US20090326538A1 (en) Devices and methods for fracture reduction
US20050124999A1 (en) Device and method for radial delivery of a structural element
US6676664B1 (en) Device for metering hardenable mass for vertebroplastia and other similar bone treatments
US20090131886A1 (en) Steerable vertebroplasty system
US20050070912A1 (en) Vertebroplasty device having a flexible plunger
US7081122B1 (en) Hand-held instruments that access interior body regions
US7857815B2 (en) System and method for strengthening a spinous process
US6770079B2 (en) Apparatus and method for fixation of osteoporotic bone
US6395007B1 (en) Apparatus and method for fixation of osteoporotic bone
US20020120240A1 (en) System and kit for delivery of restorative materials
US20030050644A1 (en) Systems and methods for accessing and treating diseased or fractured bone employing a guide wire
US6875219B2 (en) Bone access system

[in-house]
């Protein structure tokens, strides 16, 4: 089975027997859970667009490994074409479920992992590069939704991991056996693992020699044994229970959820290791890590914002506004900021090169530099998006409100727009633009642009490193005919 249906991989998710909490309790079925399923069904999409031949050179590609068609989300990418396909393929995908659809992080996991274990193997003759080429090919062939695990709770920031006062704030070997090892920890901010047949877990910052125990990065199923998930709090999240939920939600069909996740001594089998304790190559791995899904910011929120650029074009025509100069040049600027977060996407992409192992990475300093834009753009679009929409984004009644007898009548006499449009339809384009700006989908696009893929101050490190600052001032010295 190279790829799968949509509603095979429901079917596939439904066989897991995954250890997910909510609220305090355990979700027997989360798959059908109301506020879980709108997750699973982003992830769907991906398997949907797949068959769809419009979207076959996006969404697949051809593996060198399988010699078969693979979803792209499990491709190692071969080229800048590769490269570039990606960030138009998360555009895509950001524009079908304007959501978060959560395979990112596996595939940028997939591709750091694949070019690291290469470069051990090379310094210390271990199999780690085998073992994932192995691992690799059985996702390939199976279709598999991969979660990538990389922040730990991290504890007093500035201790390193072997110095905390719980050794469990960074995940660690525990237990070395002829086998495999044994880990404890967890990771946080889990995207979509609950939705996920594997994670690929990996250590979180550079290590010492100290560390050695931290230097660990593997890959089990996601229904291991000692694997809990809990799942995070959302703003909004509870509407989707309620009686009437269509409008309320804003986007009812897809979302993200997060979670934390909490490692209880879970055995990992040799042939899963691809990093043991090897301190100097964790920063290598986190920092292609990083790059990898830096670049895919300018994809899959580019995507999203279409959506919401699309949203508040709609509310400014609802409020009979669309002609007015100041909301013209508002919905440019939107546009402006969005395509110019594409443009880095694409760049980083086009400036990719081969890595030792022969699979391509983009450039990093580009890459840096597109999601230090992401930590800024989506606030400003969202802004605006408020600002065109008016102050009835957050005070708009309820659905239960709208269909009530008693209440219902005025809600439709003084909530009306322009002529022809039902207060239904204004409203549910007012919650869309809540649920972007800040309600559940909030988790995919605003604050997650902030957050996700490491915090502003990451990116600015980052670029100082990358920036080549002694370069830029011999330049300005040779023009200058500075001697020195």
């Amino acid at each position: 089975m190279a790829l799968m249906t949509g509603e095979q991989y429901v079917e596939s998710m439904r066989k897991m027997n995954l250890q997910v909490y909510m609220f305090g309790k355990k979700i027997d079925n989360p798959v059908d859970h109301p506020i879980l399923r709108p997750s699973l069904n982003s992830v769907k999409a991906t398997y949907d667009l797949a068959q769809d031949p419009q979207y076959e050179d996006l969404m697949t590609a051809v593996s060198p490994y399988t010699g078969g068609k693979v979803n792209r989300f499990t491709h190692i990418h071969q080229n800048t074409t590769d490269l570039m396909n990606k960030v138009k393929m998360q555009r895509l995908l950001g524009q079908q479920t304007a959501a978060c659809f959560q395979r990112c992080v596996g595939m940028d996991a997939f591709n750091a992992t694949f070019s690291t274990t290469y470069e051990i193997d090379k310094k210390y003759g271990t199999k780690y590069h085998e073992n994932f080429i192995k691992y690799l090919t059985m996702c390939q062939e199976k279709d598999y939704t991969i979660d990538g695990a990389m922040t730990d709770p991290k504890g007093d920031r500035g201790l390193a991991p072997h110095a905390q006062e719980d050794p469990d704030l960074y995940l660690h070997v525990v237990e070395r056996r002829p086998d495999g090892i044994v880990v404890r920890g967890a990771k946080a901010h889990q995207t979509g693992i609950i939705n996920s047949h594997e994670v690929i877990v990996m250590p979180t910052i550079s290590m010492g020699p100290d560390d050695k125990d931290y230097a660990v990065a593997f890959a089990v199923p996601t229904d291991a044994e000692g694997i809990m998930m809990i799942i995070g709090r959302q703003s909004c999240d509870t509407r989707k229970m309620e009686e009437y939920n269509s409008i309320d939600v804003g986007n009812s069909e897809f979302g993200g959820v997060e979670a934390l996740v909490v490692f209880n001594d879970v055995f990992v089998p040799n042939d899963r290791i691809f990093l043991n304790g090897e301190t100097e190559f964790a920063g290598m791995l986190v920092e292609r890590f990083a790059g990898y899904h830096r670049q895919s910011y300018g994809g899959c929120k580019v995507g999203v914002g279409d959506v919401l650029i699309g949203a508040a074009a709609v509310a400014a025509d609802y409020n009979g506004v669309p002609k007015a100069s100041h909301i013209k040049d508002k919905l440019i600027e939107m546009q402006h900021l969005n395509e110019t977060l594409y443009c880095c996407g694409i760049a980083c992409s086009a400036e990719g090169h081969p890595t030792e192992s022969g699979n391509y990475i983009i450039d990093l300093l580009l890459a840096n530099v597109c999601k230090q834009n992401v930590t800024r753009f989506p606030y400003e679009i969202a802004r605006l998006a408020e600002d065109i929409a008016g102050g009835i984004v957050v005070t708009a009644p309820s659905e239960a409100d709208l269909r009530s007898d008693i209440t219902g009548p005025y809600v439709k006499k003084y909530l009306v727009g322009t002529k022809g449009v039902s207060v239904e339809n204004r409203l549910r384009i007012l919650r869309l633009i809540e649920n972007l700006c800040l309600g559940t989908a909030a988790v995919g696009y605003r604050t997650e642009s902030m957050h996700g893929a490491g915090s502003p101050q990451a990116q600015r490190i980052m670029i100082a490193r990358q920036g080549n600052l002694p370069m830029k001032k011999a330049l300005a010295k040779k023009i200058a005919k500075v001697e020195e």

US20090131950A1 (en) Vertebroplasty method with enhanced control
US6706069B2 (en) Spinal grooved director with built in balloon
US7544196B2 (en) System and kit for delivery of restorative materials
US8128633B2 (en) Device, system, and method for forming a cavity in and delivering a curable material into bone
US7252671B2 (en) Systems and methods for treating vertebral bodies
US20120239050A1 (en) Multistate-curvature device and method for delivering a curable material into bone
US6048346A (en) Systems and methods for injecting flowable materials into bones
US8114084B2 (en) Expandable blade device for stabilizing compression fractures

Legal Events

Date Code Title Description
AK Designated states

Kind code of ref document: A1